The dusty starburst nucleus of M33

Karl D. Gordon, Louisiana State University
M. M. Hanson, The University of Arizona
Geoffrey C. Clayton, Louisiana State University
G. H. Rieke, The University of Arizona
K. A. Misselt, Louisiana State University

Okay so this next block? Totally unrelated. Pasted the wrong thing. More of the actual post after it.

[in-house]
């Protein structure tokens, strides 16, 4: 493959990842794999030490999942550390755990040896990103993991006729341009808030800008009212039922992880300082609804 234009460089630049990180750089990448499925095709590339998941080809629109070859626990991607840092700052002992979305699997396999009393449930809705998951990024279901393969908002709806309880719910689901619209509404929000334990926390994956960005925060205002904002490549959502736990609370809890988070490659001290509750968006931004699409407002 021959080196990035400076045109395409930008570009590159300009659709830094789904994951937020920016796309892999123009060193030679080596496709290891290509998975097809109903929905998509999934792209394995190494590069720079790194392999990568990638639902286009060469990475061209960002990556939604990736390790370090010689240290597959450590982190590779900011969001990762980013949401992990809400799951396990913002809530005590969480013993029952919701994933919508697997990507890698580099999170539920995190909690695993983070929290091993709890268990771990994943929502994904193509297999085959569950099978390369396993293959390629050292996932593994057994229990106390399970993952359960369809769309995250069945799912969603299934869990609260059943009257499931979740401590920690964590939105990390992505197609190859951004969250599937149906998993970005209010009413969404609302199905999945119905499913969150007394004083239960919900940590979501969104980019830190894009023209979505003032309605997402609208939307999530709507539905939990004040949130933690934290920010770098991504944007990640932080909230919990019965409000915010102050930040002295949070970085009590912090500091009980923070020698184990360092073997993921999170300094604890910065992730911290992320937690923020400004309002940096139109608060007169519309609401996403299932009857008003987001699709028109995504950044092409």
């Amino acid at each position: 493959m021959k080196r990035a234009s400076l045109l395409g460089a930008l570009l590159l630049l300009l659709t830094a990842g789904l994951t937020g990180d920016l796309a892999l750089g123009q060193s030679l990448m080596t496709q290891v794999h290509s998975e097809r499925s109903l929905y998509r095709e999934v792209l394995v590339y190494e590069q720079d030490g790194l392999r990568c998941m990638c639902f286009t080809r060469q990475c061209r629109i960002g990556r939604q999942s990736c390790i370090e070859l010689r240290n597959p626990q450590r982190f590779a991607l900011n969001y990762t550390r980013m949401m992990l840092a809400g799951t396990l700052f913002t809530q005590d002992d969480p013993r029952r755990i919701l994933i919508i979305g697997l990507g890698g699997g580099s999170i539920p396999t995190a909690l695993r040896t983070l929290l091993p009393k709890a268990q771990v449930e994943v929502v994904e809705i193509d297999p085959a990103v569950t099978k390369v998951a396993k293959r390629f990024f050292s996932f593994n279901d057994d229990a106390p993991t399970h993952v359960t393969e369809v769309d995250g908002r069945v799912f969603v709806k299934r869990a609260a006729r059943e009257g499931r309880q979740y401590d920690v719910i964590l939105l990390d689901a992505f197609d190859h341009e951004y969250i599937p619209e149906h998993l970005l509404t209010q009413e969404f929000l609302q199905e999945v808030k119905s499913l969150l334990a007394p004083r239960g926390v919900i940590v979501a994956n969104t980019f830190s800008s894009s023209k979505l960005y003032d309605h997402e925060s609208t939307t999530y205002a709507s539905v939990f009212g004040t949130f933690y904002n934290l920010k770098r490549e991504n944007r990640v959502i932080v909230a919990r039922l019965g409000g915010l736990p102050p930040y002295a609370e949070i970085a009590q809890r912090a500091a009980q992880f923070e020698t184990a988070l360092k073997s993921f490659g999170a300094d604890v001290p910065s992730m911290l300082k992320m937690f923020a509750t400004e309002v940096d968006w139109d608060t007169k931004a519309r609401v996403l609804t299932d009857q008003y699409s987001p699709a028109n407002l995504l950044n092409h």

We have thoroughly characterized the ultraviolet to near-infrared (0.15-2.2 μm) spectral energy distribution (SED) of the central parsec of the M33 nucleus through new infrared photometry and optical/ near-infrared spectroscopy, combined with ultraviolet/optical observations from the literature and the Hubble Space Telescope archive. The SED shows evidence for a significant level of attenuation, which we model through a Monte Carlo radiative transfer code as a shell of clumpy Milky Way-type dust (τV ∼ 2 ± 1). The discovery of Milky Way-type dust (with a strong 2175 Å bump) internal to the M33 nucleus is different from previous work, which has found SMC-like dust (no bump) near starburst regions. The amount by which dust can be processed may be related to the mass and age of the starburst as well as the extent to which the dust can shield itself. Our starburst models include the effects of this dust and can fit the SED if the nucleus was the site of a moderate (∼108 L⊙ at 10 Myr) episode of coeval star formation about 70 Myr ago. This result is quite different from previous studies, which resorted to multiple stellar populations (between two and seven) attenuated by either no or very little internal dust. The M33 nuclear starburst is remarkably similar to an older version (70 versus 10 Myr) of the ultracompact starburst in the center of the Milky Way.